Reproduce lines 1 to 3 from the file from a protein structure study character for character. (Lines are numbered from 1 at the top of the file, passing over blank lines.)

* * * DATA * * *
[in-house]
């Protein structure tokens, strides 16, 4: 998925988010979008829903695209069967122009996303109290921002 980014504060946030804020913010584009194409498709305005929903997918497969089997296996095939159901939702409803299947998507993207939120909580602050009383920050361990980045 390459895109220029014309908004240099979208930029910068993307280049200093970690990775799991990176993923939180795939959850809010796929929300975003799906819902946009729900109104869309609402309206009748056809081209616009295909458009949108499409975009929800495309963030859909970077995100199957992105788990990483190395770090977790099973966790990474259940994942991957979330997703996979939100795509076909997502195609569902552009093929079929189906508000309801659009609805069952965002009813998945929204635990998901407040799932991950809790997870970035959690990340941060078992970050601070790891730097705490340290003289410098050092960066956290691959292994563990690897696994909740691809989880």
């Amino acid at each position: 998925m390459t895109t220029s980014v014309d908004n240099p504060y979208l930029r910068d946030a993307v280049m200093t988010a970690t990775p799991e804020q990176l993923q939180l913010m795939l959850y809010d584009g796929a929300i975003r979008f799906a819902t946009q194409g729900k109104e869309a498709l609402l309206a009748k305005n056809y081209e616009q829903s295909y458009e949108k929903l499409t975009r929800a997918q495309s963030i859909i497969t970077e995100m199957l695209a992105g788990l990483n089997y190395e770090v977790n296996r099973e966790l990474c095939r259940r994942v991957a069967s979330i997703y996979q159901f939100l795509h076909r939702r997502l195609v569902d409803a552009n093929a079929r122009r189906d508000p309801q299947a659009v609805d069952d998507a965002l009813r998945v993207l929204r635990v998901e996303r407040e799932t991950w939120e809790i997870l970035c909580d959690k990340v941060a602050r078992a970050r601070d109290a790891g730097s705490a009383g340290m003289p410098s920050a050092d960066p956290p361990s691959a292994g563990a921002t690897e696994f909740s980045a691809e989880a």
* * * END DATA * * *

[in-house]
């Protein structure tokens, strides 16, 4: 998925988010979008829903695209069967122009996303109290921002 980014504060946030804020913010584009194409498709305005929903997918497969089997296996095939159901939702409803299947998507993207939120909580602050009383920050361990980045 390459895109220029014309908004240099979208930029910068993307280049200093970690990775799991990176993923939180795939959850809010796929929300975003799906819902946009729900109104869309609402309206009748056809081209616009295909458009949108499409975009929800495309963030859909970077995100199957992105788990990483190395770090977790099973966790990474259940994942991957979330997703996979939100795509076909997502195609569902552009093929079929189906508000309801659009609805069952965002009813998945929204635990998901407040799932991950809790997870970035959690990340941060078992970050601070790891730097705490340290003289410098050092960066956290691959292994563990690897696994909740691809989880």
């Amino acid at each position: 998925m390459t895109t220029s980014v014309d908004n240099p504060y979208l930029r910068d946030a993307v280049m200093t988010a970690t990775p799991e804020q990176l993923q939180l913010m795939l959850y809010d584009g796929a929300i975003r979008f799906a819902t946009q194409g729900k109104e869309a498709l609402l309206a009748k305005n056809y081209e616009q829903s295909y458009e949108k929903l499409t975009r929800a997918q495309s963030i859909i497969t970077e995100m199957l695209a992105g788990l990483n089997y190395e770090v977790n296996r099973e966790l990474c095939r259940r994942v991957a069967s979330i997703y996979q159901f939100l795509h076909r939702r997502l195609v569902d409803a552009n093929a079929r122009r189906d508000p309801q299947a659009v609805d069952d998507a965002l009813r998945v993207l929204r635990v998901e996303r407040e799932t991950w939120e809790i997870l970035c909580d959690k990340v941060a602050r078992a970050r601070d109290a790891g730097s705490a009383g340290m003289p410098s920050a050092d960066p956290p361990s691959a292994g563990a921002t690897e696994f909740s980045a691809e989880a």